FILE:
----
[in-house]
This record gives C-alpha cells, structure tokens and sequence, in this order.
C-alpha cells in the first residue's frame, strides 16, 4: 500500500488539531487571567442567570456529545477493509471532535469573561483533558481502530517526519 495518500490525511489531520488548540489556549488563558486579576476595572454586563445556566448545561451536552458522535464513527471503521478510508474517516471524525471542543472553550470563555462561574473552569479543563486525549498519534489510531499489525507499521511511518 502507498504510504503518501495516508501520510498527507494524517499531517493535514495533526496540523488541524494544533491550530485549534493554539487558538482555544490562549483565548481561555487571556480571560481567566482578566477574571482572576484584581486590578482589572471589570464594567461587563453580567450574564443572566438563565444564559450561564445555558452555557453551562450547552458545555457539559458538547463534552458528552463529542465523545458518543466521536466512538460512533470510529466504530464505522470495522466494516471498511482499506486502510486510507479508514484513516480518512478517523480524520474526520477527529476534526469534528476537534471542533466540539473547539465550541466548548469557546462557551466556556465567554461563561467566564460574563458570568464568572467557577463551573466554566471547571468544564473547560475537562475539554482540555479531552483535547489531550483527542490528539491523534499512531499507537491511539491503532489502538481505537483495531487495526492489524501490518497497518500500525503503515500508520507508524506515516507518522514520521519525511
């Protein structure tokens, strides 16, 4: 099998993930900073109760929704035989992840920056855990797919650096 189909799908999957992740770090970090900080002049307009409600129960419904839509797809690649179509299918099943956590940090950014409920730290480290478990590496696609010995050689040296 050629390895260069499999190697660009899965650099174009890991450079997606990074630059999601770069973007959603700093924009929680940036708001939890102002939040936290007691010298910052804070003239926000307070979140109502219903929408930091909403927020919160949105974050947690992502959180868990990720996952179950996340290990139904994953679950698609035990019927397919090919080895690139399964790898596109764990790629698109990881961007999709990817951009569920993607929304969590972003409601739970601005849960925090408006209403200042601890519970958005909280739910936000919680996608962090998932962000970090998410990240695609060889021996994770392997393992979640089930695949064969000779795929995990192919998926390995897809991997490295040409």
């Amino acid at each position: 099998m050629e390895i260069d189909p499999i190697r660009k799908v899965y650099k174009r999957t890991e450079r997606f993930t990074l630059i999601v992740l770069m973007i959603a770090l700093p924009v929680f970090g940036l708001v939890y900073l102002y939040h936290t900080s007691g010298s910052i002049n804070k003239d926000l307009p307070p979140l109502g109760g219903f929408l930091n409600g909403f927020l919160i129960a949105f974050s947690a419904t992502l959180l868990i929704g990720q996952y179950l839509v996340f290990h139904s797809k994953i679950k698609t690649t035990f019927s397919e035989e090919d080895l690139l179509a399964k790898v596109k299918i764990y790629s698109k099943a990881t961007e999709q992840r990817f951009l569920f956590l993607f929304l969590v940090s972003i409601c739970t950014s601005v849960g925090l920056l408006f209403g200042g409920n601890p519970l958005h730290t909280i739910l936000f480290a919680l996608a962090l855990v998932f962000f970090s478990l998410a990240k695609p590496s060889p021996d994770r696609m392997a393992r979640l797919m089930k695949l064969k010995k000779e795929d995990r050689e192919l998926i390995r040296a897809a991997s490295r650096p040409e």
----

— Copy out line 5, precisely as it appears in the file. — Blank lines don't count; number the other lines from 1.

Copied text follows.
């Amino acid at each position: 099998m050629e390895i260069d189909p499999i190697r660009k799908v899965y650099k174009r999957t890991e450079r997606f993930t990074l630059i999601v992740l770069m973007i959603a770090l700093p924009v929680f970090g940036l708001v939890y900073l102002y939040h936290t900080s007691g010298s910052i002049n804070k003239d926000l307009p307070p979140l109502g109760g219903f929408l930091n409600g909403f927020l919160i129960a949105f974050s947690a419904t992502l959180l868990i929704g990720q996952y179950l839509v996340f290990h139904s797809k994953i679950k698609t690649t035990f019927s397919e035989e090919d080895l690139l179509a399964k790898v596109k299918i764990y790629s698109k099943a990881t961007e999709q992840r990817f951009l569920f956590l993607f929304l969590v940090s972003i409601c739970t950014s601005v849960g925090l920056l408006f209403g200042g409920n601890p519970l958005h730290t909280i739910l936000f480290a919680l996608a962090l855990v998932f962000f970090s478990l998410a990240k695609p590496s060889p021996d994770r696609m392997a393992r979640l797919m089930k695949l064969k010995k000779e795929d995990r050689e192919l998926i390995r040296a897809a991997s490295r650096p040409e």